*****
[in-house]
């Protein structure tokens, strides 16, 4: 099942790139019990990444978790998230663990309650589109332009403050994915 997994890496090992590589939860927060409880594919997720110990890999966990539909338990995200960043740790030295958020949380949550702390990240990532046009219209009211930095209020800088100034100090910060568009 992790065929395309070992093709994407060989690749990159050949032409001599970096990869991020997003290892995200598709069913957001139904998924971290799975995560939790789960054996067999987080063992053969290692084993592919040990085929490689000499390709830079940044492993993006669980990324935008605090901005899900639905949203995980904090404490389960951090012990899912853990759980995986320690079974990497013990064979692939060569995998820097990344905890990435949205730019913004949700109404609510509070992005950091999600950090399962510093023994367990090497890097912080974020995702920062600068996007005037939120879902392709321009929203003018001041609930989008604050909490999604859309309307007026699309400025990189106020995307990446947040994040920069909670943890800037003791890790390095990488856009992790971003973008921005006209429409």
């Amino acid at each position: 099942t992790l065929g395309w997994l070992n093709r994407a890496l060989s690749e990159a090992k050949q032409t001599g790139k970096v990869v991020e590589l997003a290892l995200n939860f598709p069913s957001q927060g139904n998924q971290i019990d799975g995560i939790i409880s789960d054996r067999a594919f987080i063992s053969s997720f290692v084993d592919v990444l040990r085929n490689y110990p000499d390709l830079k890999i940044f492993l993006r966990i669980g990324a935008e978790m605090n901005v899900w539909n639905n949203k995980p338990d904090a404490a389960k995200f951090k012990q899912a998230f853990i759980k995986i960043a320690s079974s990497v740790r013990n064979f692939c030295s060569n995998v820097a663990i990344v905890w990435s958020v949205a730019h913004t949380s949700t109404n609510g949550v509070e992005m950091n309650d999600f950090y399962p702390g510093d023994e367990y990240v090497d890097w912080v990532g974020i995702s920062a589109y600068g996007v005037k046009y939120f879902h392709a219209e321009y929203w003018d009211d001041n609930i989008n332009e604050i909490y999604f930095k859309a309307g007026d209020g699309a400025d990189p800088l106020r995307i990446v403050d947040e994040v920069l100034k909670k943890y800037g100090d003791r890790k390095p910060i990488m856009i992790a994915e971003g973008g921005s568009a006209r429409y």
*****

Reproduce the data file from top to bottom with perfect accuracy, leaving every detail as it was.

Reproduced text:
[in-house]
């Protein structure tokens, strides 16, 4: 099942790139019990990444978790998230663990309650589109332009403050994915 997994890496090992590589939860927060409880594919997720110990890999966990539909338990995200960043740790030295958020949380949550702390990240990532046009219209009211930095209020800088100034100090910060568009 992790065929395309070992093709994407060989690749990159050949032409001599970096990869991020997003290892995200598709069913957001139904998924971290799975995560939790789960054996067999987080063992053969290692084993592919040990085929490689000499390709830079940044492993993006669980990324935008605090901005899900639905949203995980904090404490389960951090012990899912853990759980995986320690079974990497013990064979692939060569995998820097990344905890990435949205730019913004949700109404609510509070992005950091999600950090399962510093023994367990090497890097912080974020995702920062600068996007005037939120879902392709321009929203003018001041609930989008604050909490999604859309309307007026699309400025990189106020995307990446947040994040920069909670943890800037003791890790390095990488856009992790971003973008921005006209429409």
């Amino acid at each position: 099942t992790l065929g395309w997994l070992n093709r994407a890496l060989s690749e990159a090992k050949q032409t001599g790139k970096v990869v991020e590589l997003a290892l995200n939860f598709p069913s957001q927060g139904n998924q971290i019990d799975g995560i939790i409880s789960d054996r067999a594919f987080i063992s053969s997720f290692v084993d592919v990444l040990r085929n490689y110990p000499d390709l830079k890999i940044f492993l993006r966990i669980g990324a935008e978790m605090n901005v899900w539909n639905n949203k995980p338990d904090a404490a389960k995200f951090k012990q899912a998230f853990i759980k995986i960043a320690s079974s990497v740790r013990n064979f692939c030295s060569n995998v820097a663990i990344v905890w990435s958020v949205a730019h913004t949380s949700t109404n609510g949550v509070e992005m950091n309650d999600f950090y399962p702390g510093d023994e367990y990240v090497d890097w912080v990532g974020i995702s920062a589109y600068g996007v005037k046009y939120f879902h392709a219209e321009y929203w003018d009211d001041n609930i989008n332009e604050i909490y999604f930095k859309a309307g007026d209020g699309a400025d990189p800088l106020r995307i990446v403050d947040e994040v920069l100034k909670k943890y800037g100090d003791r890790k390095p910060i990488m856009i992790a994915e971003g973008g921005s568009a006209r429409y």